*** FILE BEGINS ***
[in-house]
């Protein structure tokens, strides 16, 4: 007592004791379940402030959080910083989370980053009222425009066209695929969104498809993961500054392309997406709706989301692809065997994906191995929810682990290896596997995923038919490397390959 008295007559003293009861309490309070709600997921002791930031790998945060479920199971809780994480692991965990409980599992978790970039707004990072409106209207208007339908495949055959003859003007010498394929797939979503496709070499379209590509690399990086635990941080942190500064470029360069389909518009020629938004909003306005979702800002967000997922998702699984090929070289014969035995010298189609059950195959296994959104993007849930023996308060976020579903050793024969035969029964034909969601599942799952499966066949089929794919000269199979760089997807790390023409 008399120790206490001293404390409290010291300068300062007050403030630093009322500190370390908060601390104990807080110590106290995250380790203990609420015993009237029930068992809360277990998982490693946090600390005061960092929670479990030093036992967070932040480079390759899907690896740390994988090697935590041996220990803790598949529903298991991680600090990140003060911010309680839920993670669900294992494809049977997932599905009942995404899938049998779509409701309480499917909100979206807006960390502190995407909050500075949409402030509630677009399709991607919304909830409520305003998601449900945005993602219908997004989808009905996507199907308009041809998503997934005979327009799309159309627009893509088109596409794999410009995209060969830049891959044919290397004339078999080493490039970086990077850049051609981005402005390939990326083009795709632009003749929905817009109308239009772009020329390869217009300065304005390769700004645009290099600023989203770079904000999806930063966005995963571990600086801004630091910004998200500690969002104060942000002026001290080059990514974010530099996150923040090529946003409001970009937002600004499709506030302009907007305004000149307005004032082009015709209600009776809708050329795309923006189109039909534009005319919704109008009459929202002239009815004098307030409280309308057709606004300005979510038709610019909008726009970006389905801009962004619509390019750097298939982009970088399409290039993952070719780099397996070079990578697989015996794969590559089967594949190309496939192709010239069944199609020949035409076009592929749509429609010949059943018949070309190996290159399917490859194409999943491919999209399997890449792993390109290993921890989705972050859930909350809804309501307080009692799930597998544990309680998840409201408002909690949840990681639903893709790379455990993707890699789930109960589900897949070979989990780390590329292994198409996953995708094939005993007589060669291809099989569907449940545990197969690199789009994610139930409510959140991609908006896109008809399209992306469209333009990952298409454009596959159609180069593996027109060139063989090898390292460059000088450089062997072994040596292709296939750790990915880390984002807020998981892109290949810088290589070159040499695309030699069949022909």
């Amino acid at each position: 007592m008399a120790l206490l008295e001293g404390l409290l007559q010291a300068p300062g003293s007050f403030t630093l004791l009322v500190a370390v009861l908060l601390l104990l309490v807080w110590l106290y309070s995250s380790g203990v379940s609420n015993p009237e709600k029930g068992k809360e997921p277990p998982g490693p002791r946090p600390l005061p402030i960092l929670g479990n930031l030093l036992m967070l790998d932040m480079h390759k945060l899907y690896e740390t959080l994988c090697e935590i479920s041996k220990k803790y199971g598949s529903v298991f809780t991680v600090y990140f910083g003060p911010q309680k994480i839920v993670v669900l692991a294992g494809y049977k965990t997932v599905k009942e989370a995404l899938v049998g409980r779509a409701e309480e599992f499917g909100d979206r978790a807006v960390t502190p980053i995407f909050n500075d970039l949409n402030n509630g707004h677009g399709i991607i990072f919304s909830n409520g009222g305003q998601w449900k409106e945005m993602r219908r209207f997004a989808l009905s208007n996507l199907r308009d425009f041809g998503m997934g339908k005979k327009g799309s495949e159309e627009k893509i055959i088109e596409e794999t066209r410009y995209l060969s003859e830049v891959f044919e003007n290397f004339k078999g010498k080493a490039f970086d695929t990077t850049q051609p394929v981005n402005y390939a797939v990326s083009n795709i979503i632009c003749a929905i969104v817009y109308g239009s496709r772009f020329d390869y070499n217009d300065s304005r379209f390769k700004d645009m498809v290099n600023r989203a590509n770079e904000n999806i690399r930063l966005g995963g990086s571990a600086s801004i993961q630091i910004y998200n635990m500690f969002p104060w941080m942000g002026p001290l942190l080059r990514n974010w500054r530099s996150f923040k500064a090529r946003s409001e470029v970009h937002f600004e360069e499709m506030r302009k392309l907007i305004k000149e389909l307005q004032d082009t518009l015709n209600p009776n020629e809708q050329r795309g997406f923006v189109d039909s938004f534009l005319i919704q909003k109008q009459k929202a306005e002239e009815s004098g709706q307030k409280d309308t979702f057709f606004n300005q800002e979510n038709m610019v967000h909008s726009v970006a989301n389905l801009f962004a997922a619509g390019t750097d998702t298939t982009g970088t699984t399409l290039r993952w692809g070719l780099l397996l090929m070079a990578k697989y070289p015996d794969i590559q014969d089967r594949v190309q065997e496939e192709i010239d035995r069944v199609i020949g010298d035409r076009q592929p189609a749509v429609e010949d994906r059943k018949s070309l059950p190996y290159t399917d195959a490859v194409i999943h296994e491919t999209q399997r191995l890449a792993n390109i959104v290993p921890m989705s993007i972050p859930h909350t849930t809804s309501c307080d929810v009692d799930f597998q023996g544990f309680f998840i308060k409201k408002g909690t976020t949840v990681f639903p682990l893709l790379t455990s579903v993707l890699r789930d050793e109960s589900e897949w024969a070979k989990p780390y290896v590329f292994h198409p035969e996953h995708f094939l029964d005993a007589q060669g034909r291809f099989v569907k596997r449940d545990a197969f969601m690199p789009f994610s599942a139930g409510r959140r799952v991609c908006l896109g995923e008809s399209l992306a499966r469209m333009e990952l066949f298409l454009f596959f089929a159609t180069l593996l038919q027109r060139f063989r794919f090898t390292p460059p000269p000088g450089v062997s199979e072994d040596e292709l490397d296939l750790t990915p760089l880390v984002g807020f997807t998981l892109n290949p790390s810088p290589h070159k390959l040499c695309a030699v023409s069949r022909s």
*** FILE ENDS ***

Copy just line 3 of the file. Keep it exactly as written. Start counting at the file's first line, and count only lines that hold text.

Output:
């Amino acid at each position: 007592m008399a120790l206490l008295e001293g404390l409290l007559q010291a300068p300062g003293s007050f403030t630093l004791l009322v500190a370390v009861l908060l601390l104990l309490v807080w110590l106290y309070s995250s380790g203990v379940s609420n015993p009237e709600k029930g068992k809360e997921p277990p998982g490693p002791r946090p600390l005061p402030i960092l929670g479990n930031l030093l036992m967070l790998d932040m480079h390759k945060l899907y690896e740390t959080l994988c090697e935590i479920s041996k220990k803790y199971g598949s529903v298991f809780t991680v600090y990140f910083g003060p911010q309680k994480i839920v993670v669900l692991a294992g494809y049977k965990t997932v599905k009942e989370a995404l899938v049998g409980r779509a409701e309480e599992f499917g909100d979206r978790a807006v960390t502190p980053i995407f909050n500075d970039l949409n402030n509630g707004h677009g399709i991607i990072f919304s909830n409520g009222g305003q998601w449900k409106e945005m993602r219908r209207f997004a989808l009905s208007n996507l199907r308009d425009f041809g998503m997934g339908k005979k327009g799309s495949e159309e627009k893509i055959i088109e596409e794999t066209r410009y995209l060969s003859e830049v891959f044919e003007n290397f004339k078999g010498k080493a490039f970086d695929t990077t850049q051609p394929v981005n402005y390939a797939v990326s083009n795709i979503i632009c003749a929905i969104v817009y109308g239009s496709r772009f020329d390869y070499n217009d300065s304005r379209f390769k700004d645009m498809v290099n600023r989203a590509n770079e904000n999806i690399r930063l966005g995963g990086s571990a600086s801004i993961q630091i910004y998200n635990m500690f969002p104060w941080m942000g002026p001290l942190l080059r990514n974010w500054r530099s996150f923040k500064a090529r946003s409001e470029v970009h937002f600004e360069e499709m506030r302009k392309l907007i305004k000149e389909l307005q004032d082009t518009l015709n209600p009776n020629e809708q050329r795309g997406f923006v189109d039909s938004f534009l005319i919704q909003k109008q009459k929202a306005e002239e009815s004098g709706q307030k409280d309308t979702f057709f606004n300005q800002e979510n038709m610019v967000h909008s726009v970006a989301n389905l801009f962004a997922a619509g390019t750097d998702t298939t982009g970088t699984t399409l290039r993952w692809g070719l780099l397996l090929m070079a990578k697989y070289p015996d794969i590559q014969d089967r594949v190309q065997e496939e192709i010239d035995r069944v199609i020949g010298d035409r076009q592929p189609a749509v429609e010949d994906r059943k018949s070309l059950p190996y290159t399917d195959a490859v194409i999943h296994e491919t999209q399997r191995l890449a792993n390109i959104v290993p921890m989705s993007i972050p859930h909350t849930t809804s309501c307080d929810v009692d799930f597998q023996g544990f309680f998840i308060k409201k408002g909690t976020t949840v990681f639903p682990l893709l790379t455990s579903v993707l890699r789930d050793e109960s589900e897949w024969a070979k989990p780390y290896v590329f292994h198409p035969e996953h995708f094939l029964d005993a007589q060669g034909r291809f099989v569907k596997r449940d545990a197969f969601m690199p789009f994610s599942a139930g409510r959140r799952v991609c908006l896109g995923e008809s399209l992306a499966r469209m333009e990952l066949f298409l454009f596959f089929a159609t180069l593996l038919q027109r060139f063989r794919f090898t390292p460059p000269p000088g450089v062997s199979e072994d040596e292709l490397d296939l750790t990915p760089l880390v984002g807020f997807t998981l892109n290949p790390s810088p290589h070159k390959l040499c695309a030699v023409s069949r022909s």